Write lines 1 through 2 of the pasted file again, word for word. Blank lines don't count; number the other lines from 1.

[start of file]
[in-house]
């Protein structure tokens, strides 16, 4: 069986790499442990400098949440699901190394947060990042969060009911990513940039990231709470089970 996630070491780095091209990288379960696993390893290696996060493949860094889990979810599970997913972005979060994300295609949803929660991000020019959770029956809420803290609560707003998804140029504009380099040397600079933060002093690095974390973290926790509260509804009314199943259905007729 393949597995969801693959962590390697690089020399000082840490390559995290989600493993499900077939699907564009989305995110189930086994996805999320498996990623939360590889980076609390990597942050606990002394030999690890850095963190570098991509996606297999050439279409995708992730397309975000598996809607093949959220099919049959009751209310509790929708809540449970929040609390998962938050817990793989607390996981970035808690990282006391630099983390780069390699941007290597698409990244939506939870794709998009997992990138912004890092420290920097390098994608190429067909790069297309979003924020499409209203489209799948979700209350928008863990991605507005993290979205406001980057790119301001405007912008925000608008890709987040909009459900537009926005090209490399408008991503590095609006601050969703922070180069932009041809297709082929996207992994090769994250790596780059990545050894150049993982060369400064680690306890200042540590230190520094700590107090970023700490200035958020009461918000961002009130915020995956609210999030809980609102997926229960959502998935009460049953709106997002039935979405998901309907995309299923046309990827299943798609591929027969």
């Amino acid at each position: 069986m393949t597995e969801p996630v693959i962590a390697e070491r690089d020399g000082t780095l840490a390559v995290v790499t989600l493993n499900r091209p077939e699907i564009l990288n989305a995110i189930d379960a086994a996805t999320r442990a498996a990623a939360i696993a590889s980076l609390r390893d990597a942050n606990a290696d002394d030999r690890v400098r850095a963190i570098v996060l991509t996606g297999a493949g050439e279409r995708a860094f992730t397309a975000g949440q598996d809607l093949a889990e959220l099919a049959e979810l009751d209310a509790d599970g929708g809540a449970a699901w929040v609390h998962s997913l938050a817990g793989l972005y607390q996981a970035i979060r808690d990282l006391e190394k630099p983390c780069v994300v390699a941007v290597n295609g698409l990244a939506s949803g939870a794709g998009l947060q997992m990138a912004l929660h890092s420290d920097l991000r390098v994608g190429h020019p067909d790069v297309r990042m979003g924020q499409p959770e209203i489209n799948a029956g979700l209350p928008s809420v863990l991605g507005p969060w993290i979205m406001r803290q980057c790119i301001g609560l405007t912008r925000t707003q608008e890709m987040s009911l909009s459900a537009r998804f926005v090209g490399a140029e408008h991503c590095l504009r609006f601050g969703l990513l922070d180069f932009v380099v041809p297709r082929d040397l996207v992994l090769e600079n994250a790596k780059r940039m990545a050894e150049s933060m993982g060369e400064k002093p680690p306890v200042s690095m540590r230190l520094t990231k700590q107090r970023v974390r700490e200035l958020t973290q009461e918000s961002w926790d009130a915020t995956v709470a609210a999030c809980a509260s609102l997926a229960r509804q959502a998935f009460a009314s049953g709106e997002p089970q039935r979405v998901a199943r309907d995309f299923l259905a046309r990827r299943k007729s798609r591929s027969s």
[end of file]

[in-house]
């Protein structure tokens, strides 16, 4: 069986790499442990400098949440699901190394947060990042969060009911990513940039990231709470089970 996630070491780095091209990288379960696993390893290696996060493949860094889990979810599970997913972005979060994300295609949803929660991000020019959770029956809420803290609560707003998804140029504009380099040397600079933060002093690095974390973290926790509260509804009314199943259905007729 393949597995969801693959962590390697690089020399000082840490390559995290989600493993499900077939699907564009989305995110189930086994996805999320498996990623939360590889980076609390990597942050606990002394030999690890850095963190570098991509996606297999050439279409995708992730397309975000598996809607093949959220099919049959009751209310509790929708809540449970929040609390998962938050817990793989607390996981970035808690990282006391630099983390780069390699941007290597698409990244939506939870794709998009997992990138912004890092420290920097390098994608190429067909790069297309979003924020499409209203489209799948979700209350928008863990991605507005993290979205406001980057790119301001405007912008925000608008890709987040909009459900537009926005090209490399408008991503590095609006601050969703922070180069932009041809297709082929996207992994090769994250790596780059990545050894150049993982060369400064680690306890200042540590230190520094700590107090970023700490200035958020009461918000961002009130915020995956609210999030809980609102997926229960959502998935009460049953709106997002039935979405998901309907995309299923046309990827299943798609591929027969």